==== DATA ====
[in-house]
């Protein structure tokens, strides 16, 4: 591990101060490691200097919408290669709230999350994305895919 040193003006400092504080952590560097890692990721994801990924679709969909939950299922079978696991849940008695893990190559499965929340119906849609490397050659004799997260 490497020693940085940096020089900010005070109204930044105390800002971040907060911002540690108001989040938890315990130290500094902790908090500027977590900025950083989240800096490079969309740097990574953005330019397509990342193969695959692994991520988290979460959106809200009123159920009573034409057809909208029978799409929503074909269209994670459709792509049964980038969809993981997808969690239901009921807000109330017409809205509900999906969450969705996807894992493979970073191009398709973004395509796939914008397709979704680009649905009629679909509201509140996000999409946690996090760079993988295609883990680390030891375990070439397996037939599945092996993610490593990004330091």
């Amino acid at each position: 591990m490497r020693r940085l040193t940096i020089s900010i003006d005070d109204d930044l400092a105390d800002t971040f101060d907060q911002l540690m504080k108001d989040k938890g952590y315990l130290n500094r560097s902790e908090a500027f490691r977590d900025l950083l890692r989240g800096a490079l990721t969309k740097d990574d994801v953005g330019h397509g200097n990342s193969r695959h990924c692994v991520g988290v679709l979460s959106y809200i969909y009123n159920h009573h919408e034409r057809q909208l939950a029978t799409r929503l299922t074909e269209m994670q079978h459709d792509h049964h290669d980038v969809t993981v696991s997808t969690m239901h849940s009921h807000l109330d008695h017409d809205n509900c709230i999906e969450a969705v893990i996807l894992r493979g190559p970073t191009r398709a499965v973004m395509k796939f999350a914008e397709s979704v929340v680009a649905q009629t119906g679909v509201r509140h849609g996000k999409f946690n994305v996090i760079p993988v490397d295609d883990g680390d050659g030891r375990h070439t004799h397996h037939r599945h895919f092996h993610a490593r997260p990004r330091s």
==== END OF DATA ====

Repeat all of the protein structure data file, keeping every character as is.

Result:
[in-house]
């Protein structure tokens, strides 16, 4: 591990101060490691200097919408290669709230999350994305895919 040193003006400092504080952590560097890692990721994801990924679709969909939950299922079978696991849940008695893990190559499965929340119906849609490397050659004799997260 490497020693940085940096020089900010005070109204930044105390800002971040907060911002540690108001989040938890315990130290500094902790908090500027977590900025950083989240800096490079969309740097990574953005330019397509990342193969695959692994991520988290979460959106809200009123159920009573034409057809909208029978799409929503074909269209994670459709792509049964980038969809993981997808969690239901009921807000109330017409809205509900999906969450969705996807894992493979970073191009398709973004395509796939914008397709979704680009649905009629679909509201509140996000999409946690996090760079993988295609883990680390030891375990070439397996037939599945092996993610490593990004330091």
């Amino acid at each position: 591990m490497r020693r940085l040193t940096i020089s900010i003006d005070d109204d930044l400092a105390d800002t971040f101060d907060q911002l540690m504080k108001d989040k938890g952590y315990l130290n500094r560097s902790e908090a500027f490691r977590d900025l950083l890692r989240g800096a490079l990721t969309k740097d990574d994801v953005g330019h397509g200097n990342s193969r695959h990924c692994v991520g988290v679709l979460s959106y809200i969909y009123n159920h009573h919408e034409r057809q909208l939950a029978t799409r929503l299922t074909e269209m994670q079978h459709d792509h049964h290669d980038v969809t993981v696991s997808t969690m239901h849940s009921h807000l109330d008695h017409d809205n509900c709230i999906e969450a969705v893990i996807l894992r493979g190559p970073t191009r398709a499965v973004m395509k796939f999350a914008e397709s979704v929340v680009a649905q009629t119906g679909v509201r509140h849609g996000k999409f946690n994305v996090i760079p993988v490397d295609d883990g680390d050659g030891r375990h070439t004799h397996h037939r599945h895919f092996h993610a490593r997260p990004r330091s």